- Climate change isn't just creating lower yields in vineyards, it's making them more susceptible to pests and mildew.
- Wine grapes native to Europe, including Sauvignon Blanc, Chardonnay, Pinot Noir and Riesling, are the least resistant to pests—and require the most pesticides.
- New York vintners are experimenting with native grapes that are more hardy—but those aren't as popular with drinkers.
Summer is the perfect time to sit outside and uncork a bottle of chilled white wine or Rosé. But drinkers who prefer European pours, watch out: Much more of it is likely to have been treated with pesticides.
The culprit? Climate change.
Too much greenhouse gas in the atmosphere has led to warmer springs and, in much of the temperate U.S. and in Europe, more humid air and more frequent rain. While warmer temperatures help grapes ripen faster, humidity makes them more prone to pests and diseases, like fungal diseases, mildew and cluster rot.
In Germany's Moselle region, prized for its Riesling, farmers are using more pesticides to cope with increased pests, Deutsche Welle reported. Pesticide use in the country increased from 2010 to today. There is little research on whether pesticides applied to grapes stick around in finished wine. A French study in 2003 found that most French wines contained at least one pesticide, although at levels that were too low to do damage.
More rain and more pests
Warmer temperatures aren't just a problem for European wine areas. In New York State, which produces much of America's Riesling, a destabilized climate means grapes bloom and ripen earlier. "On average, grapes are blooming seven days earlier than in the 1960s," said Tim Martinson, a senior extension associate in Cornell University's agricultural division.
However, it also means unpredictable cold snaps and extreme winters, such as the polar vortex in January. And those cold winters can kill grape vines before they have a chance to bloom. Severe frosts in 2014 and 2015 killed off a great deal of vines at Hunt Country Vineyards, a 38-year winery in New York's Finger Lakes region that emphasizes sustainable winemaking.
"In 2014, it went down to minus 18 degrees Fahrenheit during the vortex," said Suzanne Hunt, a winegrower and sustainability consultant. "We had enormous amounts of damage and very little harvest in our [European grapes] that year."
To head off future frosts, the Hunts have started laying vines along the ground and baling hay around them, keeping them above the minimum temperatures in cold winters. It's a laborious process that adds to the vineyard's costs, Hunt said.
Famous but delicate
European grapes‚ like Riesling, Chardonnay, Sauvignon Blanc and Pinor Noir varieties, are better known and command higher prices -- but are also among the most delicate of thousands of grape varieties, showing susceptibility to cold and needing multiple doses of pesticides to stave off disease.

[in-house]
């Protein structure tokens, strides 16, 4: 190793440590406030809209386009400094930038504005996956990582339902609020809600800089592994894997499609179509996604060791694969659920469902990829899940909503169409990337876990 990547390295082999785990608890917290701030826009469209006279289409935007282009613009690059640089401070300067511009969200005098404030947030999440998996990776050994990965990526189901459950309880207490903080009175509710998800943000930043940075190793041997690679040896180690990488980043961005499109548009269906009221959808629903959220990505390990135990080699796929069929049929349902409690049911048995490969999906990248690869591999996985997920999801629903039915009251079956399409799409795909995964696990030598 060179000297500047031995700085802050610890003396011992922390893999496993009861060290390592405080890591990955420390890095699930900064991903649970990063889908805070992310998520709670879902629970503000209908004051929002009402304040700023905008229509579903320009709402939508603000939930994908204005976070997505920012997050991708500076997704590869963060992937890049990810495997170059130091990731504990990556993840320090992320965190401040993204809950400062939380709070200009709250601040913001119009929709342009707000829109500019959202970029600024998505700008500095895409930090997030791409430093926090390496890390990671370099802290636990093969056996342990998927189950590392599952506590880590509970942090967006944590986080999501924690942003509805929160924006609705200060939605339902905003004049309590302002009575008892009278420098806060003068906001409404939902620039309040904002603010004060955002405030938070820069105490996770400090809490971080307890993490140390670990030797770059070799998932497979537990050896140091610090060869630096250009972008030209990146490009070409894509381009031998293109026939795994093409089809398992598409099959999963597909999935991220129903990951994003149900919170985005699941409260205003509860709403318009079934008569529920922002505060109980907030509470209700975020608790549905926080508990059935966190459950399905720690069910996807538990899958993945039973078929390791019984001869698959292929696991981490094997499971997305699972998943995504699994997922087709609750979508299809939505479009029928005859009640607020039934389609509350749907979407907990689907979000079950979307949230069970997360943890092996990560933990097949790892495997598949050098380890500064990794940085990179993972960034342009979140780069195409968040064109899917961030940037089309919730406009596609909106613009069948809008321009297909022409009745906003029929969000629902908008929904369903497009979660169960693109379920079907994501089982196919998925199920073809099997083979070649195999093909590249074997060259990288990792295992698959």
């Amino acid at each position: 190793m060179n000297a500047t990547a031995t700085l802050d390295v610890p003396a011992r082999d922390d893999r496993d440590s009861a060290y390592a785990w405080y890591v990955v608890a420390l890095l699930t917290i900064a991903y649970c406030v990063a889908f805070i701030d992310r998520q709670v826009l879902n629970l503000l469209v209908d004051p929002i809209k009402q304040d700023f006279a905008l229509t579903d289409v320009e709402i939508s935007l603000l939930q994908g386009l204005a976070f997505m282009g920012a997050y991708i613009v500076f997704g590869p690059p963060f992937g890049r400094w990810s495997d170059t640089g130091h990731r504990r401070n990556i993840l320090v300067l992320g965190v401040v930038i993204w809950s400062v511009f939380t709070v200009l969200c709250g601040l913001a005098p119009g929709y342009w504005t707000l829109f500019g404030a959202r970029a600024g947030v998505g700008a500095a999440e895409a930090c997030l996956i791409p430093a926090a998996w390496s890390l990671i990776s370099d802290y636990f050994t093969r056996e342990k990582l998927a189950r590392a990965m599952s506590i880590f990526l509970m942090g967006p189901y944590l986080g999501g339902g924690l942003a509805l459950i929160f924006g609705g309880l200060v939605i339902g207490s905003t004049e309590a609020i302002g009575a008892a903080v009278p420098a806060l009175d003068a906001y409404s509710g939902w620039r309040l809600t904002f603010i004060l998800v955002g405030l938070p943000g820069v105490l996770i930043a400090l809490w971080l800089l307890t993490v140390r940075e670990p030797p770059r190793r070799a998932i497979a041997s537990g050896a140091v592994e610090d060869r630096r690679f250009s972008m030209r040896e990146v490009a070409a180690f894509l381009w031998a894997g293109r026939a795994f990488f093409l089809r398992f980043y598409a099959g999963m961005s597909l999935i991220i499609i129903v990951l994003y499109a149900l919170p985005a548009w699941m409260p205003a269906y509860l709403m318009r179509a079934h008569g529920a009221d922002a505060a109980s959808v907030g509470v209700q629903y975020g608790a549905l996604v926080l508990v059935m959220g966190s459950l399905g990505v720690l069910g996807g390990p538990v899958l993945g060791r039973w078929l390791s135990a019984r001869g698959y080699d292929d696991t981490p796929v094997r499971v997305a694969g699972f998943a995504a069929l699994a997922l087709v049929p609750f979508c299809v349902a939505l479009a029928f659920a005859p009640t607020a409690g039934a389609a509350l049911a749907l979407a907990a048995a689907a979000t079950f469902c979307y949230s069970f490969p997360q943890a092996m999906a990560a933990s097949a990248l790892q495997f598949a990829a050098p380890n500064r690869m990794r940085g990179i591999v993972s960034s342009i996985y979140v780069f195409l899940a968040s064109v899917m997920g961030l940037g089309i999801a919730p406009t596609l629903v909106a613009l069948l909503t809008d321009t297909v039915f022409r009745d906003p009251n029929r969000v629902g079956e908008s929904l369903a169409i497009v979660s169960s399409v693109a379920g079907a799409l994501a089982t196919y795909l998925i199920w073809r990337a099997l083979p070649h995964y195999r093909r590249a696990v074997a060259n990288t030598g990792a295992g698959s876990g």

There is little research on whether pesticides applied to grapes stick around in finished wine. A French study in 2013 found that most French wines contained at least one pesticide, although at levels that were too low to do damage.
Hunt Country Vineyards has gone the opposite route of many conventional vintners, reducing its pesticide use in favor of better soil management through mulching and composting. The vineyard has installed a full complement of green-energy systems, including over 500 solar panels, geothermal heating and cooling and five electric car chargers.
In addition to its European-style grapes, the vineyard is also growing native North American and hybrid grape varieties that are more resistant to disease and cold than European counterparts. But getting consumers to accept them is another story.
"People go for names. People order chardonnay, they don't order white wine," said Martinson. "At Cornell we have an active breeding program, and we've developed some varieties that have an excellent wine quality, but they don't have the name."
Climate change affects all wine-growing regions, not just the coolest areas. In places like California's Napa Valley, higher temperatures will make some areas too hot for wine cultivation. But it's also expected to open up wine growing possibilities in more northerly latitudes that were previously too cold to grow grapes.
"There are a number of wine producers and grape growers in countries like Norway and Sweden that weren't there before," said Damien Wilson, chair of the Wine Business Institute at Sonoma State University. Southern England is seeing an influx of wine producers, with a number of growers from France's Champagne region -- now too warm for reliable wine -- buying up land and planting grapes on the southeast coast of England.
While many growers find the thought of climate change unbearable -- "another thing they have no control over" -- a sliver of a silver lining is the possibility of expanding wine regions. "We're seeing more climates becoming wine growing-regions," Wilson said, "and you're seeing a lot of innovation."
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